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U.S. court rules against medicinal pot use

By Hempology | June 7, 2005

WASHINGTON Americans who smoke marijuana for medical purposes even with a prescription from their doctors will risk federal prosecution following a ruling Monday by the U.S. Supreme Court.


The decision was a major victory for the White House and a setback to the legalized marijuana movement in the U.S., which had succeeded in convincing 10 states to allow the drug to be used by patients suffering from chronic or severe pain.
Todays decision marks the end of medical marijuana as a political issue, said John Walters, the White Houses director of national drug control policy.
In a 6-3 decision, the Supreme Court found federal laws prohibiting any form of marijuana use supercede legislation in states that permit prescription of the drug for compassionate purposes.
If there is any conflict between federal and state law, federal law shall prevail, Justice Anthony Stevens wrote in the majority opinion.
The courts ruling came after two California women Diane Monson and Angel Raich filed a lawsuit after federal agents raided their homes and seized home-grown marijuana they were prescribed to treat a variety of illnesses.
Raich says she suffers from an inoperable brain tumor, life-threatening wasting syndrome and seizures. Monson suffers severe back pain. Im going to have to prepare to be arrested, Monson said following the decision.
The Supreme Court recognized strong arguments that [Monson and Raich] will suffer irreparable harm by the decision, but said it was bound by clarity in the law.
It relied on an obscure 1942 court decision that upheld Congresss commerce power to ban wheat grown for home consumption.Production of the commodity meant for consumption, be it wheat or marijuana, has a substantial effect on supply and demand for the national market for that commodity, Stevens wrote.
Any failure by the federal government to regulate bans on the possession of marijuana would leave a gaping hole in the Controlled Substance Act, he added.
The case underscores the growing gap in marijuana laws between Canada and the United States.
The Bush administration has taken a no-tolerance attitude toward the drug and is pressing U.S. high schools to begin random testing for the drug in students.
The federal government in Canada has allowed the use of marijuana for medical purposes since 2001. Canadians suffering from terminal diseases and specific symptoms of illnesses like AIDS, multiple sclerosis, cancer, arthritis and epilepsy are eligible to use the drug.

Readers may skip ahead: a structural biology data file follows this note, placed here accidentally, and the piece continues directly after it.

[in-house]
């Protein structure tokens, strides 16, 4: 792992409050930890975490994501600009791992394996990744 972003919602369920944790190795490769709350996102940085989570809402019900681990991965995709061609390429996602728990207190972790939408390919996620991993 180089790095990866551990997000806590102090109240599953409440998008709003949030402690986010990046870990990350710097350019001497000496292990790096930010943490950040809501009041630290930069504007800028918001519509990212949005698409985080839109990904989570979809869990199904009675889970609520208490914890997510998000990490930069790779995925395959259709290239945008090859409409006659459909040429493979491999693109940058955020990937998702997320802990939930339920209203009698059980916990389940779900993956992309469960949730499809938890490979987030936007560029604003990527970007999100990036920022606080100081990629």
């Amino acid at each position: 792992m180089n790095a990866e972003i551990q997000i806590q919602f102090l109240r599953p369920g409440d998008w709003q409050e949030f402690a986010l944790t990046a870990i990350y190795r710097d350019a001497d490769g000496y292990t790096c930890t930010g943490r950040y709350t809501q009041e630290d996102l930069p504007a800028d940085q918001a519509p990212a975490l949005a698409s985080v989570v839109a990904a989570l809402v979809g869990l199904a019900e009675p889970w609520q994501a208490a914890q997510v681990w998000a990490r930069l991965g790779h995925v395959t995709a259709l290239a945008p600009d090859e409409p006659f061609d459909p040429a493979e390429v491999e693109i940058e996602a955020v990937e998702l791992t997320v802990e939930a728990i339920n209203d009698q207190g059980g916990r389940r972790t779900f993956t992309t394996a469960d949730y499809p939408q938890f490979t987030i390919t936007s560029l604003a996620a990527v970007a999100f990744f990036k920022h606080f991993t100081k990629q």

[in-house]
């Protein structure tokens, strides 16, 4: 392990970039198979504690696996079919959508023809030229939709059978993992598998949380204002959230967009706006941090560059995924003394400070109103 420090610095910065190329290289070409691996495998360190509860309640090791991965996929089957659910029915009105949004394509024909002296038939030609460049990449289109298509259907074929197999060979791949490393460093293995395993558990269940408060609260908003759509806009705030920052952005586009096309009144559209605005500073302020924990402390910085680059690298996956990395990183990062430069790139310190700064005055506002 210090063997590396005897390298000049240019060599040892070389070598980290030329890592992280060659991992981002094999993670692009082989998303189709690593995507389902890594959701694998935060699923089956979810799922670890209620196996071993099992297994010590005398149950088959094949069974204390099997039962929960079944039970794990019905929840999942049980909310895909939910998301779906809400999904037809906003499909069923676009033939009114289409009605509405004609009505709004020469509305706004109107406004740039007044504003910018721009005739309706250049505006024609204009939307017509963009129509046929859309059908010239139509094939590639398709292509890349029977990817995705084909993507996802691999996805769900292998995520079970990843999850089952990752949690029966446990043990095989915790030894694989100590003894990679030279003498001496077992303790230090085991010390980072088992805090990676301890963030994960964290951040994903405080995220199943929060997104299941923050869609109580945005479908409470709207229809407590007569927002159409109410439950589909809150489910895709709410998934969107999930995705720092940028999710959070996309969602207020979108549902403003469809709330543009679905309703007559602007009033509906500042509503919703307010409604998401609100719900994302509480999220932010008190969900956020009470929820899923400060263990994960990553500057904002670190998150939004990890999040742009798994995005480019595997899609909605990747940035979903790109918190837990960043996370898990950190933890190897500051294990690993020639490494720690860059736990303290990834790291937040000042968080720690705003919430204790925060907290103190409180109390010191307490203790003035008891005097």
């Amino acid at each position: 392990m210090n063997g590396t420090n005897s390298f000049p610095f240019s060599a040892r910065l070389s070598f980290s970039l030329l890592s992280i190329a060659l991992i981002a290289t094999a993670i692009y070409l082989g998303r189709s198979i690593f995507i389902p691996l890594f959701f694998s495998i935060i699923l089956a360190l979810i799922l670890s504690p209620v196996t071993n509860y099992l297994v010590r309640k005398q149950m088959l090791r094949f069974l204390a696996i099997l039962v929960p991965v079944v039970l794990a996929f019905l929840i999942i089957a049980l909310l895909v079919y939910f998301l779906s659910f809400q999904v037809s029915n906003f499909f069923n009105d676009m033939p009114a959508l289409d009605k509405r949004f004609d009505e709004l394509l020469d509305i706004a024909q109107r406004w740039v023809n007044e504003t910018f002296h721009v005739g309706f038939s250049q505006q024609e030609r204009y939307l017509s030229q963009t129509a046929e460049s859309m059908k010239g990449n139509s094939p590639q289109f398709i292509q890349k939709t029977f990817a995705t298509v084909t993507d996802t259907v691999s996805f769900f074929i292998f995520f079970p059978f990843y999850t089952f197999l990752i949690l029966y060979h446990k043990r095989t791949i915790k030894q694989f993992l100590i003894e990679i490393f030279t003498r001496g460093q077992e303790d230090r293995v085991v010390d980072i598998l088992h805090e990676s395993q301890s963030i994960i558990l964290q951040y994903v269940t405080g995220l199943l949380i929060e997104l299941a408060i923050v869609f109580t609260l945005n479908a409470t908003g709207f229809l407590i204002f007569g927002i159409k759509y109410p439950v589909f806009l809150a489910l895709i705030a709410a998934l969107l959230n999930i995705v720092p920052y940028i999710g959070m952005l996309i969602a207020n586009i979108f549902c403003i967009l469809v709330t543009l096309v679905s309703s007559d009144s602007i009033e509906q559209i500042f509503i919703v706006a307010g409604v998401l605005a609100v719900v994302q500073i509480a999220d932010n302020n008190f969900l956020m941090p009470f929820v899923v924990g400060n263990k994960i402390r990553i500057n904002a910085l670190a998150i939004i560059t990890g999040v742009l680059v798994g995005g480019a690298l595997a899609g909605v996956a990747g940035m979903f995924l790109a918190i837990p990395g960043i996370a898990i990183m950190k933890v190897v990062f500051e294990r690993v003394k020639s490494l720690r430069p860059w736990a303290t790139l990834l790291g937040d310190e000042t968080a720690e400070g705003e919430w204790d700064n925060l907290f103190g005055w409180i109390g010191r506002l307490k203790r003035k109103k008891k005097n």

The Liberal government is also moving to decriminalize the possession and use of small amounts of marijuana.
The U.S. decision is the second consecutive blow to activists seeking to liberalize American marijuana laws.
The Supreme Court ruled in 2001 that federal agents had the right to close California clinics that provided marijuana to patients. Pro-medical marijuana groups said the courts decision could have a chilling effect on states, like Connecticut, that are considering passing laws permitting marijuana use.
But Dan Abrahamson, director of legal affairs for the New York-based Drug Policy Alliance said states still have the right to pass legislation that protects the rights of patients to use this life-saving medicine.
The federal government can choose not to prosecute cases or it can waste taxpayer dollars by going after sick and dying patients, Abrahamson said.
Its estimated the Supreme Courts decision could affect as many as 100,000 patients in the 10 states where marijuana is allowed for medical purposes.
Many of those patients have been issued state documents identifying them as eligible to smoke marijuana. The special IDs were created so the patients wouldnt be arrested if police discovered marijuana in their possession.
The Drug Policy Alliance expressed concern about whether the information might be obtained by federal agents and used to track down medical marijuana users. But the Supreme Court decision said state and local police arent required to assist federal agents in investigating or prosecuting users.

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